Go to the Midrange Computing Web site (www.midrangecomputing. com/mc) to download the RPG program Convert Report to RTF (CVTRPTRTF), which converts the spool file output to RTF. This program uses the RTF “code” stored in the bottom of the program to convert the file from a text document with no formatting into a file format that is compatible with Microsoft’s RTF. This format is more “printer-friendly” than a plain text document. By passing the page width parameter through the EMLRPT command, the program can decide how to fit the report on an 8.5 x 11 inch page. The result is similar to the output achieved when a report is sent to a laser printer that supports automatic page orientation. An 80-column report is presented in portrait orientation, and a 132- or 198- column report is presented in landscape format with differing amounts of font reduction.


The other option is to send the report as plain text. This format can be read by Notepad and any word processing program but will not support the added formatting of the RTF option. The text option may be preferable if you are planning to read the report into Microsoft Excel or another spreadsheet program for parsing.

Also available from the MC Web site, the CL program EMLRPTC uses the CPYSPLF command to copy the report to a physical file. You will notice that the program uses the &FMT variable, which comes from the FMT parameter of the EMLRPT command, to determine what to use for the CTLCHAR parameter on the CPYSPLF command. The program does this because the CVTRPTRTF program needs CTLCHAR to be *PRTCTL, which tells the system, when copying the report to a physical file, to insert two fields at the beginning of the line, one being the SPACEB value for the line and the other the SKIPB value. This is used by the CVTRPTRTF program to insert line feeds into the new RTF file to ensure proper formatting of the RTF document.

At this point, if the &FMT variable is *RTF, CVTRPTRTF is run to convert the report in the physical file to RTF. The output (either the converted RTF version or the plain text version) is copied to an AS/400 shared folder for conversion to a PC document format. Again, the value of &FMT is used to determine the file extension to add to the file name
(.txt or .rtf). Next, the SNDDST command is used to send the PC document from the shared folder to the email address specified on the &EMAIL parameter. When using the EMLRPT command to send the report, you need to specify the spool file name, user ID, job number, and job name for the job as well as the email address to which the report is to be sent.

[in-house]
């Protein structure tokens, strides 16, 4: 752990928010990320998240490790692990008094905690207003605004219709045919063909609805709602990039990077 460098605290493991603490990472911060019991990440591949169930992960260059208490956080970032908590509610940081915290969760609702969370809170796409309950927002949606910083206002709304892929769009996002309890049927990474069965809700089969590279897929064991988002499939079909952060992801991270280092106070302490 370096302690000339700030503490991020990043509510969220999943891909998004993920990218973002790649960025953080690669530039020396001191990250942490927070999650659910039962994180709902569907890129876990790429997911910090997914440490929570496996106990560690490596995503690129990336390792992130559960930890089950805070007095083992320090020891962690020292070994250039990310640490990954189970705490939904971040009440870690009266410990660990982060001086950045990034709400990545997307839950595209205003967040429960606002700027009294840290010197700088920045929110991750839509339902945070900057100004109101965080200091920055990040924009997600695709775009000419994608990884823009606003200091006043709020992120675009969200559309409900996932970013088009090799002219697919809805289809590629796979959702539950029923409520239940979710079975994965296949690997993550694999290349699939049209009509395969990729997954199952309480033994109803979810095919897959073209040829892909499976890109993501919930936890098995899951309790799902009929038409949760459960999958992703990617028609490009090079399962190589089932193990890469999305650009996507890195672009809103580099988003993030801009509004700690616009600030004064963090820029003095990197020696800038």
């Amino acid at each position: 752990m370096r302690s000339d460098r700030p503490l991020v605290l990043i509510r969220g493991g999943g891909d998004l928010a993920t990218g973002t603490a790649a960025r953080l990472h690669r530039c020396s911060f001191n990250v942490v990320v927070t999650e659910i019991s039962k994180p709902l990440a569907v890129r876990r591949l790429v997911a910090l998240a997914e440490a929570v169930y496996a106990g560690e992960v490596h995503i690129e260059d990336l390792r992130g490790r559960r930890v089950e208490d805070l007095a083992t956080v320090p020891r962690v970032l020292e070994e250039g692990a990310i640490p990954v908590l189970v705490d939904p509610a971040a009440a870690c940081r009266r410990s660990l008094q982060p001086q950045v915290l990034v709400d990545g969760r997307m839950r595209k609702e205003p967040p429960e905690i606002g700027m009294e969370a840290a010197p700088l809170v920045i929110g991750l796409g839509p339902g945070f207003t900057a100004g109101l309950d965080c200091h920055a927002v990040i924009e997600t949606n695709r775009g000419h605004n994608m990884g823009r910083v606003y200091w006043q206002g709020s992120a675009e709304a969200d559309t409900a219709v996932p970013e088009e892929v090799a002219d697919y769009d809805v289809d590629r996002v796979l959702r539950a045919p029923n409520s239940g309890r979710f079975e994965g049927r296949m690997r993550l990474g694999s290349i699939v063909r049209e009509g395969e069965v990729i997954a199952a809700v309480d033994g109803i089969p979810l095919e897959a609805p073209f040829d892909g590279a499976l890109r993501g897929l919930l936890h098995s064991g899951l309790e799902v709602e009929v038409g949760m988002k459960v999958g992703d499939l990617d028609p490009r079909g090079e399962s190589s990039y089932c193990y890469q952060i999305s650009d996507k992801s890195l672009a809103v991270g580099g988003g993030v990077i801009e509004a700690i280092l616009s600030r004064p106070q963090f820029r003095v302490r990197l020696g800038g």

Once you have created the programs and command, you are ready to add the command to your existing reports. The Job name parameter will accept the special value “*” to point to the current job. This can be useful when sending a report from a batch job. Add the command EMLRPT FILE(prtfilename) JOB(*) EMAIL(This email address is being protected from spambots. You need JavaScript enabled to view it.) to the report program of your choice. Remember to make sure that the report you are trying to send is being held when it’s created; otherwise, the report may be gone before EMLRPT has a chance to process it. The cleanest way to add the email option to an existing report is to have your program delete the report from its output queue once it has been sent. This can be accomplished with the Delete Spooled File (DLTSPLF) command using the same file and job options used on the EMLRPT command.

Remember that, if your report program has multiple files with the same printer file name, you will need to specify the file number as well; otherwise, you can simply use the *LAST option.

All Aboard!

Distributing your reports via Exchange Server public folders is easy to do and can help you reduce paper and printer supply expenditures. Plus you now have an efficient way to archive your reports off your AS/400. This means that, when someone is looking for the end-of-month inventory reports for January in June, you can simply send them to the Great Report Exchange.

Click here
to download code
.


Easily_Distribute_AS-_400_Reports_with_Microsoft_Exchange04-00.png 400x300

Figure 1: Use the Microsoft Exchange Server Administration tool to view or change the properties on your report folder.

/* E-MAIL A REPORT IN TEXT, RTF OR HTML FORMAT */
/* */

/* COMPILE: CRTCMD CMD(QGPL/EMLRPT) */
/* PGM(QGPL/EMLRPTC) */
/* */

CMD PROMPT('Send Report via E-Mail')

PARM KWD(FILE) TYPE(*NAME) MIN(1) PROMPT('Report +

(spool file)')

PARM KWD(JOB) TYPE(JOB) DFT(*) SNGVAL((*)) +

PROMPT('Job Name')

PARM KWD(SPLNBR) TYPE(*DEC) LEN(4) DFT(*LAST) +

SPCVAL((*ONLY 0) (*LAST -1)) +

PROMPT('Spool File #')

PARM KWD(EMAIL) TYPE(*CHAR) LEN(40) MIN(1) +

PROMPT('E-Mail Address')

PARM KWD(REPDESC) TYPE(*CHAR) LEN(50) +

PROMPT('Message Subject')

PARM KWD(FMT) TYPE(*CHAR) LEN(5) RSTD(*YES) +

DFT(*RTF) VALUES(*TEXT *RTF) +

PROMPT('Transfer to Format')

PARM KWD(LLEN) TYPE(*DEC) LEN(3 0) RSTD(*YES) +

VALUES(80 132 198) DFT(132) +

PROMPT('Page Width')

JOB: QUAL TYPE(*NAME)

QUAL TYPE(*NAME) PROMPT('User ID')

QUAL TYPE(*CHAR) LEN(6) RANGE(000000 999999) +

PROMPT('Job Number')

Figure 2: The EMLRPT command allows you to send AS/400 reports via Internet (SMTP) email.


Mike Faust

Mike Faust is a senior consultant/analyst for Retail Technologies Corporation in Orlando, Florida. Mike is also the author of the books Active Server Pages Primer, The iSeries and AS/400 Programmer's Guide to Cool Things, JavaScript for the Business Developer, and SQL Built-in Functions and Stored Procedures. You can contact Mike at This email address is being protected from spambots. You need JavaScript enabled to view it..


MC Press books written by Mike Faust available now on the MC Press Bookstore.